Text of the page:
Sunday, October 30, 2011

The Case for Socialized Medicine

From MNT: Medical New Today.

Religious, Spiritual Support Benefits Men And Women Facing Chronic Illness, MU Study Finds

Individuals who practice religion and spirituality report better physical and mental health than those who do not. To better understand this relationship and how spirituality/religion can be used for coping with significant health issues, University of Missouri researchers are examining what aspects of religion are most beneficial and for what populations. Now, MU health psychology researchers have found that religious and spiritual support improves health outcomes for both men and women who face chronic health conditions.

"Our findings reinforce the idea that religion/spirituality may help buffer the negative consequences of chronic health conditions," said Stephanie Reid-Arndt, associate professor of health psychology in the School of Health Professions. "We know that there are many ways of coping with stressful life situations, such as a chronic illness; involvement in religious/spiritual activities can be an effective coping strategy."

Religious and spiritual support includes care from congregations, spiritual interventions, such as religious counseling and forgiveness practices, and assistance from pastors and hospital chaplains. The recent publication from the MU Center for Religion and the Professions research group, authored by Reid-Arndt, found that religious support is associated with better mental health outcomes for women and with better physical and mental health for men.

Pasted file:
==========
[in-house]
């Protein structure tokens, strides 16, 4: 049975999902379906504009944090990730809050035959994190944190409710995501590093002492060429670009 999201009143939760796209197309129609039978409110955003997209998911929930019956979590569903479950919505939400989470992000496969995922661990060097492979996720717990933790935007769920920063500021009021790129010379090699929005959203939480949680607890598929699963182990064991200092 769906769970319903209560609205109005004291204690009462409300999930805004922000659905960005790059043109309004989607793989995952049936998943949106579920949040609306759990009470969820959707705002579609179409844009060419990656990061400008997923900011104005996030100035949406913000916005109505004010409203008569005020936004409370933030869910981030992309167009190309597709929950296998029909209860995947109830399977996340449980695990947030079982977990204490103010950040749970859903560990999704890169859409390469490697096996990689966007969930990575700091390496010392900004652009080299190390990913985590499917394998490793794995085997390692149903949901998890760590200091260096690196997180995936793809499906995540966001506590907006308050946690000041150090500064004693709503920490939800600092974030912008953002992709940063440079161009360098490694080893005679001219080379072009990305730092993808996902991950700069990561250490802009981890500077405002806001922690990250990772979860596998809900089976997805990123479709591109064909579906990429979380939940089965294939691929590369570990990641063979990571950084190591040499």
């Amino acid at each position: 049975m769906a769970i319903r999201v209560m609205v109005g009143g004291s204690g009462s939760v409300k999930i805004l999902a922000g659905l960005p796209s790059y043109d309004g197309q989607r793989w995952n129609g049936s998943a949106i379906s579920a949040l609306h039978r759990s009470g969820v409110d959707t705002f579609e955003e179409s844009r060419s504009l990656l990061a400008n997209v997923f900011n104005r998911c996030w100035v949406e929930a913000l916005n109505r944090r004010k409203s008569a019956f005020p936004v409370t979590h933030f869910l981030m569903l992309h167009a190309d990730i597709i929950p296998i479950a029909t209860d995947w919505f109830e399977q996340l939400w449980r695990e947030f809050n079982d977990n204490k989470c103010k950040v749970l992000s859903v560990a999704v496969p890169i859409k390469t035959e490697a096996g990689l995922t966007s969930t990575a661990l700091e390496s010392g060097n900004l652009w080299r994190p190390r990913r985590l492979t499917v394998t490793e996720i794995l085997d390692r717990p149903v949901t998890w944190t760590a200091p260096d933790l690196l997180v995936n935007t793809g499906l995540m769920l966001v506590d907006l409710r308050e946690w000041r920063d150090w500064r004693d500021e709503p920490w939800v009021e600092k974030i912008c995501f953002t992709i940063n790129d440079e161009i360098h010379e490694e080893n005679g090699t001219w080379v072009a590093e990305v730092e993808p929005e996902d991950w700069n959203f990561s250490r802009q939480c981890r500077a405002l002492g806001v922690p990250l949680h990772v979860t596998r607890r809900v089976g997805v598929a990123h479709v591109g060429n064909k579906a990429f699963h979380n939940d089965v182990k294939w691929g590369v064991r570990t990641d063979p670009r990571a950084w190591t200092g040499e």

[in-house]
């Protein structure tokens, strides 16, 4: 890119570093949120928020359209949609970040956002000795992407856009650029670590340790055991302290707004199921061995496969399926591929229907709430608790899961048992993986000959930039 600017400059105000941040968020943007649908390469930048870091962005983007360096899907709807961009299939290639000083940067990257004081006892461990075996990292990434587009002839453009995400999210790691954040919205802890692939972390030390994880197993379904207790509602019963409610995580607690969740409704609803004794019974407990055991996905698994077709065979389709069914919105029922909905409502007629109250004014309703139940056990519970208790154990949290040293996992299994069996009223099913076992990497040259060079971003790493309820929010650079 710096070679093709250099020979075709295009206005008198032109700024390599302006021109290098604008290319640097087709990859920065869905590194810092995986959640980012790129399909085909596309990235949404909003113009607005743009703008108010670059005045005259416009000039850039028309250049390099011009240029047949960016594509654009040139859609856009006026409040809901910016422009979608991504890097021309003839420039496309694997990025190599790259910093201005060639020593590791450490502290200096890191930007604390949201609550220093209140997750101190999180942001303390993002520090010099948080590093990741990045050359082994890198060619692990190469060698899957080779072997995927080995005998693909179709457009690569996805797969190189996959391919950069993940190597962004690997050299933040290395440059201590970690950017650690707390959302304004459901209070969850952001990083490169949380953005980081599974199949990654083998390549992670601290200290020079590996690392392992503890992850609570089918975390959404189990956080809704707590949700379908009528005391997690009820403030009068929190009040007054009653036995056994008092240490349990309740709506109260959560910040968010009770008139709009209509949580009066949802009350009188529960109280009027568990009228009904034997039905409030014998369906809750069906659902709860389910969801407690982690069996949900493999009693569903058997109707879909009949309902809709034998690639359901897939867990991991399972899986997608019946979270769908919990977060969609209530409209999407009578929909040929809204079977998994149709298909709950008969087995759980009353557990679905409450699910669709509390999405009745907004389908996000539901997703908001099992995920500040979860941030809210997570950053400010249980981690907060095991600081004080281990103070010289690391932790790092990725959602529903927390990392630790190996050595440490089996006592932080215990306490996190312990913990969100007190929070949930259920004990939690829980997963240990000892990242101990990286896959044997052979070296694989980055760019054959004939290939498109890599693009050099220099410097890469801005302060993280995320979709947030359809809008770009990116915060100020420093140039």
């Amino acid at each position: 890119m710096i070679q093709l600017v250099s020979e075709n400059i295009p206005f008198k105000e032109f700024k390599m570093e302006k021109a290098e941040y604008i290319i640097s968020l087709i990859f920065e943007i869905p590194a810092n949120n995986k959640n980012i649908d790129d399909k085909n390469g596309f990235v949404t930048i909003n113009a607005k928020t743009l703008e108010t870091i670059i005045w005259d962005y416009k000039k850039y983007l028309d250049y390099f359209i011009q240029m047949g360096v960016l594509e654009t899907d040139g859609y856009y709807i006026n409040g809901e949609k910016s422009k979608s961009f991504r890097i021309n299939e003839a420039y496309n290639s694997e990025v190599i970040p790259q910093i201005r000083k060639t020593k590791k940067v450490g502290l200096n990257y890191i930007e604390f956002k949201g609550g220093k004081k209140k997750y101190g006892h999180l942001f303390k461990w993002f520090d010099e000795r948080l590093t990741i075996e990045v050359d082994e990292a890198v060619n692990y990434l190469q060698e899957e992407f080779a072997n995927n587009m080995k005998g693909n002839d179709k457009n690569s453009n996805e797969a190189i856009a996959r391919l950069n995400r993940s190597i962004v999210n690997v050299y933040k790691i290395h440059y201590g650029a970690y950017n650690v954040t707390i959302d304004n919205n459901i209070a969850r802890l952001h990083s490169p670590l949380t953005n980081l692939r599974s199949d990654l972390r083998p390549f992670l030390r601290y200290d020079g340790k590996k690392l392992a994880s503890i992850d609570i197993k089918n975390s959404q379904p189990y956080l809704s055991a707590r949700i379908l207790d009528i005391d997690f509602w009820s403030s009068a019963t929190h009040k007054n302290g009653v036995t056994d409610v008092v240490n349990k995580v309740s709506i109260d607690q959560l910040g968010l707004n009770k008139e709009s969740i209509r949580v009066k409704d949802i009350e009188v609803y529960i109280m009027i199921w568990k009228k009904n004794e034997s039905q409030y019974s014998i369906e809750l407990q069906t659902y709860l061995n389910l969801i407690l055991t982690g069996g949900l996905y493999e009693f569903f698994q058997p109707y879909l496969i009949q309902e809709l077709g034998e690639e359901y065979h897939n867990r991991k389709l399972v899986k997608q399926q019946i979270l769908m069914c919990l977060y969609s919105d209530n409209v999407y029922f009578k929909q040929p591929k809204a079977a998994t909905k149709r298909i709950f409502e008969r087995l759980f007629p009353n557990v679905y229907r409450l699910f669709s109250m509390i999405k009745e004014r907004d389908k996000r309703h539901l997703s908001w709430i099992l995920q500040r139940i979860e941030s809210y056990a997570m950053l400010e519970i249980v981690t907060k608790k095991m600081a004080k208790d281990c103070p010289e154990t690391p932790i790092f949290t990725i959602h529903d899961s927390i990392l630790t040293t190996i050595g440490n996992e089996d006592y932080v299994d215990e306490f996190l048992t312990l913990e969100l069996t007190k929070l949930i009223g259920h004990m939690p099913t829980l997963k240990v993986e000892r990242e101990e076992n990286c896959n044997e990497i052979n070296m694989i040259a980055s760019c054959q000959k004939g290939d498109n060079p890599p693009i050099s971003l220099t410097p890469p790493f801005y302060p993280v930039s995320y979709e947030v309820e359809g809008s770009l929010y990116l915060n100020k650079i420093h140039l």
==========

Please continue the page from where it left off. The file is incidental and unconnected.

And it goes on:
In a society that believes in individualism, it's good to find a group that will help you and your family in your time of need. It doesn't matter whether that group is your local Lion's Club, your Jehovah's Witness Kingdom Hall, or your Harvard Alumni buddies.

If you live in such a society and you're too poor to afford decent health care, then the group could save your life.

[Hat Tip: Uncommon Descent, although Denyse reaches a different conclusion.]


  1. Individuals who practice religion and spirituality report better physical and mental health than those who do not.

    Criticism number one: studies relying on self-reporting need to be taken with a grain of salt.

  2. Actually, I didn't notice any conclusion stated in that UD post. I think you're supposed to infer "Therefore you should make Jesus your BFF!" for yourself. Or something.

  3. To second Bayesian Bouffant, FCD's comment, I'd like to add;

    Wechsler et al. N Engl J Med 2011; 365:119-126

    "Although albuterol, but not the two placebo interventions, improved FEV1 in these patients with asthma, albuterol provided no incremental benefit with respect to the self-reported outcomes. Placebo effects can be clinically meaningful and can rival the effects of active medication in patients with asthma. However, from a clinical-management and research-design perspective, patient self-reports can be unreliable. An assessment of untreated responses in asthma may be essential in evaluating patient-reported outcomes."